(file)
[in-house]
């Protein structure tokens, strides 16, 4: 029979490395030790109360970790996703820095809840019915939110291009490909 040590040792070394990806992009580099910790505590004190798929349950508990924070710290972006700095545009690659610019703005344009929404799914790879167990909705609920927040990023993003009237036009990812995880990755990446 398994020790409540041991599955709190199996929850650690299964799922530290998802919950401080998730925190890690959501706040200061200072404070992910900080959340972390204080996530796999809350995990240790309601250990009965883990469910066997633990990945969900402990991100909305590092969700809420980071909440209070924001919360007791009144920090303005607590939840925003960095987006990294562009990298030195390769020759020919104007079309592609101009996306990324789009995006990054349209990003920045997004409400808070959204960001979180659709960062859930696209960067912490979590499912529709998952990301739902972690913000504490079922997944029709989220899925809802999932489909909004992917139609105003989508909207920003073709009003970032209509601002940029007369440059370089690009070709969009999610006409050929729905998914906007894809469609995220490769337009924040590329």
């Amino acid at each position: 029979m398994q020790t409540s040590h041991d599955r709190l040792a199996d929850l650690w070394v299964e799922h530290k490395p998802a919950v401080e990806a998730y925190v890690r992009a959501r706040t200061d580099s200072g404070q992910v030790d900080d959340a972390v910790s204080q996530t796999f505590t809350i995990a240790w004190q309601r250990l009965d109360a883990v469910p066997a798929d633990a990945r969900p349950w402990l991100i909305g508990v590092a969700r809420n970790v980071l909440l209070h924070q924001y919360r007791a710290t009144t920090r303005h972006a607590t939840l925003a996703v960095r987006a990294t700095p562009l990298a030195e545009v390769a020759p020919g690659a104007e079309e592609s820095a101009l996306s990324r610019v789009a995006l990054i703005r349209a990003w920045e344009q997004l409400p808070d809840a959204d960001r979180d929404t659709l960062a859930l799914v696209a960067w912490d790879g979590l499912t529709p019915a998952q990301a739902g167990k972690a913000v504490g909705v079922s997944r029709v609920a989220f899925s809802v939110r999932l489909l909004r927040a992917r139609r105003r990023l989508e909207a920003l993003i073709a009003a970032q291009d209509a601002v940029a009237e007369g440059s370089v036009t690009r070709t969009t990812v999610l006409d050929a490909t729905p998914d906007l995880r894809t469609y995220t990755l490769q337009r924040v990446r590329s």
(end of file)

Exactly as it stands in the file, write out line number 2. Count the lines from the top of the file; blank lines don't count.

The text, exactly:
């Protein structure tokens, strides 16, 4: 029979490395030790109360970790996703820095809840019915939110291009490909 040590040792070394990806992009580099910790505590004190798929349950508990924070710290972006700095545009690659610019703005344009929404799914790879167990909705609920927040990023993003009237036009990812995880990755990446 398994020790409540041991599955709190199996929850650690299964799922530290998802919950401080998730925190890690959501706040200061200072404070992910900080959340972390204080996530796999809350995990240790309601250990009965883990469910066997633990990945969900402990991100909305590092969700809420980071909440209070924001919360007791009144920090303005607590939840925003960095987006990294562009990298030195390769020759020919104007079309592609101009996306990324789009995006990054349209990003920045997004409400808070959204960001979180659709960062859930696209960067912490979590499912529709998952990301739902972690913000504490079922997944029709989220899925809802999932489909909004992917139609105003989508909207920003073709009003970032209509601002940029007369440059370089690009070709969009999610006409050929729905998914906007894809469609995220490769337009924040590329």